Several psychological factors have been contributing to the “Great Resignation” – a phenomenon wherein a large number of people are willingly resigning from their jobs during and probably even after the pandemic – that is being reported in many first-world countries such as the U.S., France, Belgium, Germany, Italy, and the United Kingdom.
While COVID-19-related factors (such as the lack of safety measures in American offices and people having permanent disabilities due to coronavirus infection) are usually what’s being pointed out as the biggest causes of the Great Resignation, many other factors also play as well. Younger workers, for instance, have been prioritizing work-life balance more than ever. They are also having more moments of “self-realization” given their exposure to daily news of deaths and infections.
This is why, according to TaskUs Chief People Officer Rajnish Sinha, it is crucial for companies to protect, safeguard, and champion their employees’ wellness. According to him, “Work is not the only thing on our minds today; mental health and well-being have [also] been a top priority for the past two years.” He added that employers will need to adapt and be flexible, especially when it comes to their employees’ work schedules. This can be as simple as advocating more time to spend with family, additional mental health days, and additional benefits.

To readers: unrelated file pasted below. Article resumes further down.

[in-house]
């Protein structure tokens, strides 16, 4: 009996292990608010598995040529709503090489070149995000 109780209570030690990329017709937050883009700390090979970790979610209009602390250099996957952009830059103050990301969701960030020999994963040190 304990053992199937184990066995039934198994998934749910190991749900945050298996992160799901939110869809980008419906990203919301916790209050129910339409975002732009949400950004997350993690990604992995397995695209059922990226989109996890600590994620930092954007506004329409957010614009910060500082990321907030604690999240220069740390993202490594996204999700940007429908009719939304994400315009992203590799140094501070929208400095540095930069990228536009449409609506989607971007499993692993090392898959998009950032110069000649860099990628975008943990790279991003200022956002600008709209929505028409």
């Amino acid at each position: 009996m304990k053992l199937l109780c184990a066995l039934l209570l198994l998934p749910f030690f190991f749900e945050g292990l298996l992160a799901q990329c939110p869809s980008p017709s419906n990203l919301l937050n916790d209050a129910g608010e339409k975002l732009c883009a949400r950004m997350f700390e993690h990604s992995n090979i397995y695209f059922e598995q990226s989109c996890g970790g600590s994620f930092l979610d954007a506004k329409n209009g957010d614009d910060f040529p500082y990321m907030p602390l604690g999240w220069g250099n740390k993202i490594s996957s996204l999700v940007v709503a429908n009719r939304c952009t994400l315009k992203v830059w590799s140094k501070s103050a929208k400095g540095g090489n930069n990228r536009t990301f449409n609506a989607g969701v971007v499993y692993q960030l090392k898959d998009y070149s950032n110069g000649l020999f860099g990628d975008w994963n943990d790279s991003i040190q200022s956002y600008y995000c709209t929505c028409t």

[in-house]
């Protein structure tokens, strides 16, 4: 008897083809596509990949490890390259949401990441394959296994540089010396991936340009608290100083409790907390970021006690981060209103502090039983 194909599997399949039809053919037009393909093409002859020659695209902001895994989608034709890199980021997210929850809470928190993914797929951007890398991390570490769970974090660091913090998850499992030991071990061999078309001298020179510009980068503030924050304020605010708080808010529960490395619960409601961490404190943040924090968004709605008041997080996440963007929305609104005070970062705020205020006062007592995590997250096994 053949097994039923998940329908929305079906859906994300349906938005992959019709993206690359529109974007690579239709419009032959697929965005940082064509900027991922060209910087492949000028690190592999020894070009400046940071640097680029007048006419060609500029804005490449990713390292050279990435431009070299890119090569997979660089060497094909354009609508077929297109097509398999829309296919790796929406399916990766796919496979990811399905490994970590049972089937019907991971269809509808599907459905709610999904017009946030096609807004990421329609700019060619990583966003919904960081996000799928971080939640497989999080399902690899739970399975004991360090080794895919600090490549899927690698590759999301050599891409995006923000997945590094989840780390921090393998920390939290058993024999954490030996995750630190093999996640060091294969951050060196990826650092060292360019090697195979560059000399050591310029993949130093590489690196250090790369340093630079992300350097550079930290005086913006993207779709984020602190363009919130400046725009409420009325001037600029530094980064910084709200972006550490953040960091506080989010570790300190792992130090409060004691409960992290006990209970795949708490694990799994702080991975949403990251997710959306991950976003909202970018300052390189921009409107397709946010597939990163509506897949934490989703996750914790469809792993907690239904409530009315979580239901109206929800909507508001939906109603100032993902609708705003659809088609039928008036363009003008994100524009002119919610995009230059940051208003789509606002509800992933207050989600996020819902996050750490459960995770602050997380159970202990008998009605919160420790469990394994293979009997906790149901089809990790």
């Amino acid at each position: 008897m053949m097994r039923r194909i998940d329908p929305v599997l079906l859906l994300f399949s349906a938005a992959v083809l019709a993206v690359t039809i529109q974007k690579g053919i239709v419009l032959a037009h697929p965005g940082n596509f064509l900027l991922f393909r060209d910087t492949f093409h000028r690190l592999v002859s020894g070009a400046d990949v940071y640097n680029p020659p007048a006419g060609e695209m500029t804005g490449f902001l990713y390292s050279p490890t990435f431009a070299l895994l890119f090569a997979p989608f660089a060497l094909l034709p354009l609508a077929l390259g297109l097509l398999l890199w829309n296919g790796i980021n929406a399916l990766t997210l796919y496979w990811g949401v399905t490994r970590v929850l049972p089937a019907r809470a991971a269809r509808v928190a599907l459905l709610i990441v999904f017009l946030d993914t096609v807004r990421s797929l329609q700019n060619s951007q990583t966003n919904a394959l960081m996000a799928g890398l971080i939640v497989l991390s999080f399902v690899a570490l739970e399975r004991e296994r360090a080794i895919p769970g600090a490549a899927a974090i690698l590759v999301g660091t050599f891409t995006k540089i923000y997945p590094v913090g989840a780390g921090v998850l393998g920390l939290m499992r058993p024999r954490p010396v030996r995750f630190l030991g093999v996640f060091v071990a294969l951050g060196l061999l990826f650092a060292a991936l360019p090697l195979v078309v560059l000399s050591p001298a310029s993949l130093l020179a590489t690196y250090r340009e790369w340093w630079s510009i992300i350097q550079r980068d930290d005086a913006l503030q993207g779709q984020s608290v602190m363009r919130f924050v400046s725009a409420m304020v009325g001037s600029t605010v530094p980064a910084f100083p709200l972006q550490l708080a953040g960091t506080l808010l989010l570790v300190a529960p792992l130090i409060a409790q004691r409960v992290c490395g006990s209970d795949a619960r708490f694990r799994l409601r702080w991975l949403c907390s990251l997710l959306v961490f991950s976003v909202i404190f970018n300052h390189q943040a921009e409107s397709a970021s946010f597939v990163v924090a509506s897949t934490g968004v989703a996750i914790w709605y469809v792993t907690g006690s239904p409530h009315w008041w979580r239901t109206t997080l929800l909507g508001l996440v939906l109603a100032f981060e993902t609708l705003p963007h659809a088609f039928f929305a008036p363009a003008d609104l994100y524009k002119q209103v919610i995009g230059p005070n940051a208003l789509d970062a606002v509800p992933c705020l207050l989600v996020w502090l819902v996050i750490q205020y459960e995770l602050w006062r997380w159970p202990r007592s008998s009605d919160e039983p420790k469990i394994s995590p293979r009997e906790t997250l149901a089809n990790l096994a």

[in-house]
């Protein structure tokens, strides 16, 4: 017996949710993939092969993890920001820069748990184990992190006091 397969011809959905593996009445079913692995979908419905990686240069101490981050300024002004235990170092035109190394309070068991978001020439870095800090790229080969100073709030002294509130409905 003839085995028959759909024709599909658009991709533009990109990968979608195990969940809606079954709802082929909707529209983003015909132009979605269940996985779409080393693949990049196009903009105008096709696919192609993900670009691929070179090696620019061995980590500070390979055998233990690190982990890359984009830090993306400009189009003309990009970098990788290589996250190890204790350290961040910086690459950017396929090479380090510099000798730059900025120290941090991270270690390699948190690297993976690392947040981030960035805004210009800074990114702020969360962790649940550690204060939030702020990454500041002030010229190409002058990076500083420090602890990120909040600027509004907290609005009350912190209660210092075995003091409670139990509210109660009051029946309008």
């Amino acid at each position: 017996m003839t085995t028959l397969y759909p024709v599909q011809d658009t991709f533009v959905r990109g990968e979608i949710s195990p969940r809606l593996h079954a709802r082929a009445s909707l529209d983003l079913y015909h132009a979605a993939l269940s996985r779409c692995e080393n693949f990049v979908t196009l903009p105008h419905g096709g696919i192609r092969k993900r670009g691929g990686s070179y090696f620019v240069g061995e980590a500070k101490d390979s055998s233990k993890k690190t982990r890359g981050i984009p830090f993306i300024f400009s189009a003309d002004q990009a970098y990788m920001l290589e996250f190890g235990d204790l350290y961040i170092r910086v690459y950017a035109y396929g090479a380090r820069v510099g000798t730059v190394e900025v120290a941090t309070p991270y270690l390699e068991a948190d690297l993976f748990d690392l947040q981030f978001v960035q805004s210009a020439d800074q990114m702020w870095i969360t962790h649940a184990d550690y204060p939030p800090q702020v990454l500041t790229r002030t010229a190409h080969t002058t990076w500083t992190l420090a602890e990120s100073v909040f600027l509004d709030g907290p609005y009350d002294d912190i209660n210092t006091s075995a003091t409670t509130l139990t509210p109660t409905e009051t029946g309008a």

Employees, especially younger ones, are already looking for things beyond their wages and benefits, such as the feeling of engagement and fulfillment as well as great work culture. “Is the educated workforce getting the mental satisfaction and experiences they are looking for? Does the organization have policies and processes to encourage movement?”, said Sinha. Employers, according to him, need to be more mindful that employees are constantly looking for new and exciting opportunities to fulfill their needs.
Read more here: Is the ‘Great Resignation’ happening in the Philippines, too?